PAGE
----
Are you open to the possibility that...

  • Something awesome can happen to you today?
  • The obstacles this pandemic has created will cultivate your greatest strength?
  • The person who upset you didn't do it on purpose, they were just tired?
  • An awesome day can follow a rough morning?
  • There's beauty in the mundane?
  • Positive change, in any area of your life, is possible?
  • We can appreciate all moments, even the not-so-great ones?
  • There's someone you can be of service to today?

As I typed out these questions, I was reminded of a commencement speech by David Foster Wallace that I come back to often, This Is Water.

In it he expresses how the recent college graduates haven't yet had to drudge through difficult days, day in and day out. In the speech he offers a lot of wisdom on how one can take drastically different meanings from the exact same situation.

He shares,

The point is that petty, frustrating crap like this is exactly where the work of choosing is gonna come in. Because the traffic jams and crowded aisles and long checkout lines give me time to think, and if I don’t make a conscious decision about how to think and what to pay attention to, I’m gonna be pissed and miserable every time I have to shop.

and then goes on to say...

It’s the automatic way that I experience the boring, frustrating, crowded parts of adult life when I’m operating on the automatic, unconscious belief that I am the centre of the world, and that my immediate needs and feelings are what should determine the world’s priorities.
Our default mode of thinking typically doesn't help us flourish. We have an ancient brain that is best designed to do two things we rarely if ever have to do anymore, fight or flight. Therefore we have to become conscious of the mundane and choose. Previously in the speech, DFW spoke of the traffic jam he was driving in due to all of the large, gas-guzzling vehicles in his way. Now...
The thing is that, of course, there are totally different ways to think about these kinds of situations. In this traffic, all these vehicles stopped and idling in my way, it’s not impossible that some of these people in SUV’s have been in horrible auto accidents in the past, and now find driving so terrifying that their therapist has all but ordered them to get a huge, heavy SUV so they can feel safe enough to drive. Or that the Hummer that just cut me off is maybe being driven by a father whose little child is hurt or sick in the seat next to him, and he’s trying to get this kid to the hospital, and he’s in a bigger, more legitimate hurry than I am: it is actually I who am in HIS way.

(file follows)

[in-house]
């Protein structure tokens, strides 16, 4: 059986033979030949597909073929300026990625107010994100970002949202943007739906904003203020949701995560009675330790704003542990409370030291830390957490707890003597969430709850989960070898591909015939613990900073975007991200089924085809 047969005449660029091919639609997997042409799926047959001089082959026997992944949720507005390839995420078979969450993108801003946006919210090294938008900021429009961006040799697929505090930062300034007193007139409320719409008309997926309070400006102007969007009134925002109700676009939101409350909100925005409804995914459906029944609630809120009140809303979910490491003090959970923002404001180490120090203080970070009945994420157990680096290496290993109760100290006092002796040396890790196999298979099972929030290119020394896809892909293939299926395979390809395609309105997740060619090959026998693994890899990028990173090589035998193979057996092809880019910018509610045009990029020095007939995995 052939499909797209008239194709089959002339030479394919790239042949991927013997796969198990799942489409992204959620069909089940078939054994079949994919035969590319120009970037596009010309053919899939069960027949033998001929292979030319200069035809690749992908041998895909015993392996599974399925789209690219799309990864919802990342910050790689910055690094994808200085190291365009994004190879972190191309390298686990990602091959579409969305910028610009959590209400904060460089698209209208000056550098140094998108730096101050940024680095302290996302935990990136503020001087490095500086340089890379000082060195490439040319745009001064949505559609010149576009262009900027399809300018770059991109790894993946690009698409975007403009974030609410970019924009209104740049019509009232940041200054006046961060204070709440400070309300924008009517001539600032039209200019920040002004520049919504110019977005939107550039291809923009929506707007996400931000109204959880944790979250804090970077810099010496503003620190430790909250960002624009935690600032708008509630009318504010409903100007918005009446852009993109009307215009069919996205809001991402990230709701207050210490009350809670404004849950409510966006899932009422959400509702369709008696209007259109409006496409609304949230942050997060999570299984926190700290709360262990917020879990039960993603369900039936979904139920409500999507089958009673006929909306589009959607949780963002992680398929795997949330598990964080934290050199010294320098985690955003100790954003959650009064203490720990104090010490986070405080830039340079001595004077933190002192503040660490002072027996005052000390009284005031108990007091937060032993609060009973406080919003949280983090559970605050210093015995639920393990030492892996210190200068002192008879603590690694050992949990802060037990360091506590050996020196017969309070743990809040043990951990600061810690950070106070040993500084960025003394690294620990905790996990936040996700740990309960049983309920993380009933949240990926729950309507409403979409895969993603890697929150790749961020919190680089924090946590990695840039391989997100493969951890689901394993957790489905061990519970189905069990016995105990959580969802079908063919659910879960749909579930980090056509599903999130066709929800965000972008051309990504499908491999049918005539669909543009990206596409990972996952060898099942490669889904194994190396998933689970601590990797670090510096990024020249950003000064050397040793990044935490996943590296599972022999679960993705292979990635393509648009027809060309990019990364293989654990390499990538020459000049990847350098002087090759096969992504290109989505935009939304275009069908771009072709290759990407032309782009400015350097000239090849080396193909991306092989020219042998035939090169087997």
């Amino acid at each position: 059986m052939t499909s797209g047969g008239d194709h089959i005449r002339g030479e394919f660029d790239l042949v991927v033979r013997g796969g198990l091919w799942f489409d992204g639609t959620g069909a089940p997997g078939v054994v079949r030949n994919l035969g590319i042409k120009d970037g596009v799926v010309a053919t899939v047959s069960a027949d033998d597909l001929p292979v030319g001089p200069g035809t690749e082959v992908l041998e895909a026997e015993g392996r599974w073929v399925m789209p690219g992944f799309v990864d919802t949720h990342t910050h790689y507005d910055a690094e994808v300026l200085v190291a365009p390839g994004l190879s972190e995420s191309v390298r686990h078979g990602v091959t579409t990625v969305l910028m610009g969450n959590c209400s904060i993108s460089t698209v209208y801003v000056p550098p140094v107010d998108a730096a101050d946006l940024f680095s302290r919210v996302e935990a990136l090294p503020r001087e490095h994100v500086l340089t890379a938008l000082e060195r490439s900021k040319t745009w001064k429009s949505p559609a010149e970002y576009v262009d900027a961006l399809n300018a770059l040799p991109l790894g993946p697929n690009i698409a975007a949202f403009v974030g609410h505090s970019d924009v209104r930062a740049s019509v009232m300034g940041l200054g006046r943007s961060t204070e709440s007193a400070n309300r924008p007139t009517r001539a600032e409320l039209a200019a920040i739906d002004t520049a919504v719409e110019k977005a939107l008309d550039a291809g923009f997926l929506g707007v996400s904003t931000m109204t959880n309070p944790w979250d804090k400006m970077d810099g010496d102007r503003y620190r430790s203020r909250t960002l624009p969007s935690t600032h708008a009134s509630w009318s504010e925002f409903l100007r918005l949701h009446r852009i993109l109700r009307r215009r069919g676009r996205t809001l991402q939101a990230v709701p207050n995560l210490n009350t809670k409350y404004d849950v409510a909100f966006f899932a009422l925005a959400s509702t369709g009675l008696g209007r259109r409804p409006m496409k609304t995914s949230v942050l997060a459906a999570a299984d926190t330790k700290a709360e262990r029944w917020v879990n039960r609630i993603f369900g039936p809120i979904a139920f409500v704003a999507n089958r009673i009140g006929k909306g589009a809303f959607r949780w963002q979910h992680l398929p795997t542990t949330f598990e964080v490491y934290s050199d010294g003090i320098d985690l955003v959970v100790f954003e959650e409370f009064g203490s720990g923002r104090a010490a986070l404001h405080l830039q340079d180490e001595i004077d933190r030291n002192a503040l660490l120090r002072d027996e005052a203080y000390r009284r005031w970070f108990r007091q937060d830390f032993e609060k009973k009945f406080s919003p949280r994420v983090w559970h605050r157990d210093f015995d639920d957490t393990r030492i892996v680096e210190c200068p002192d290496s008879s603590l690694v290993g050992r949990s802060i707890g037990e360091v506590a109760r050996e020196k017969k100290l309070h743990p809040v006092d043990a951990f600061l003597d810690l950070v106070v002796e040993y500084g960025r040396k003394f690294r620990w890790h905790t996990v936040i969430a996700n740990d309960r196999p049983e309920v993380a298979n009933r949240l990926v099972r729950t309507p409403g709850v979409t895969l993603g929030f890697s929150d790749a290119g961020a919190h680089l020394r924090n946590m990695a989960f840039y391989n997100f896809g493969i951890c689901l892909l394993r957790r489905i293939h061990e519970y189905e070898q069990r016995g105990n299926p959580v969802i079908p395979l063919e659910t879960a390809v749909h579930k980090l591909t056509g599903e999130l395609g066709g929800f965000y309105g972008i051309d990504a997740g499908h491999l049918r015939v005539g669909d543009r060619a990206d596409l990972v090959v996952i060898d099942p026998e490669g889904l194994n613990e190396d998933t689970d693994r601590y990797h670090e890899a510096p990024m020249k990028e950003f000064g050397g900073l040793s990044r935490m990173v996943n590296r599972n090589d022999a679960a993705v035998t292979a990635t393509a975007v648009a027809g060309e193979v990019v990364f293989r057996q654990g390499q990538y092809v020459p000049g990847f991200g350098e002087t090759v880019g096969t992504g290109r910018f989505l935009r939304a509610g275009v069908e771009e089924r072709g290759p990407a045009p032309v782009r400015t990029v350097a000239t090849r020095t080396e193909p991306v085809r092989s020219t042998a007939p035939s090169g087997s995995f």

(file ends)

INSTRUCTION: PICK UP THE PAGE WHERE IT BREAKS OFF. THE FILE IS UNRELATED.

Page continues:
Or the advice he offers when one is quick to judge who someone is and what they must be like based on how they look.

But most days, if you’re aware enough to give yourself a choice, you can choose to look differently at this fat, dead-eyed, over-made-up lady who just screamed at her kid in the checkout line. Maybe she’s not usually like this. Maybe she’s been up three straight nights holding the hand of a husband who is dying of bone cancer. Or maybe this very lady is the low-wage clerk at the motor vehicle department, who just yesterday helped your spouse resolve a horrific, infuriating, red-tape problem through some small act of bureaucratic kindness. Of course, none of this is likely, but it’s also not impossible. It just depends what you want to consider. If you’re automatically sure that you know what reality is, and you are operating on your default setting, then you, like me, probably won’t consider possibilities that aren’t annoying and miserable. But if you really learn how to pay attention, then you will know there are other options. It will actually be within your power to experience a crowded, hot, slow, consumer-hell type situation as not only meaningful, but sacred, on fire with the same force that made the stars: love, fellowship, the mystical oneness of all things deep down.

It just depends what you want to consider.

And how can you expand your considerations and possibilities? I’ll offer three simple steps.

  1. Take a deep breath. Drop into your body and create space from whatever your natural, unconscious reaction may be.
  2. Ask yourself: can I be 100% certain that my perception of reality is correct here? Can I be absolutely certain that my first reaction is wholly accurate?
  3. Having acknowledged that we can never be 100% correct, consider other possibilities. Consider that whatever is happening is actually positive, that whatever happens contains beauty.

Be open to the possibility.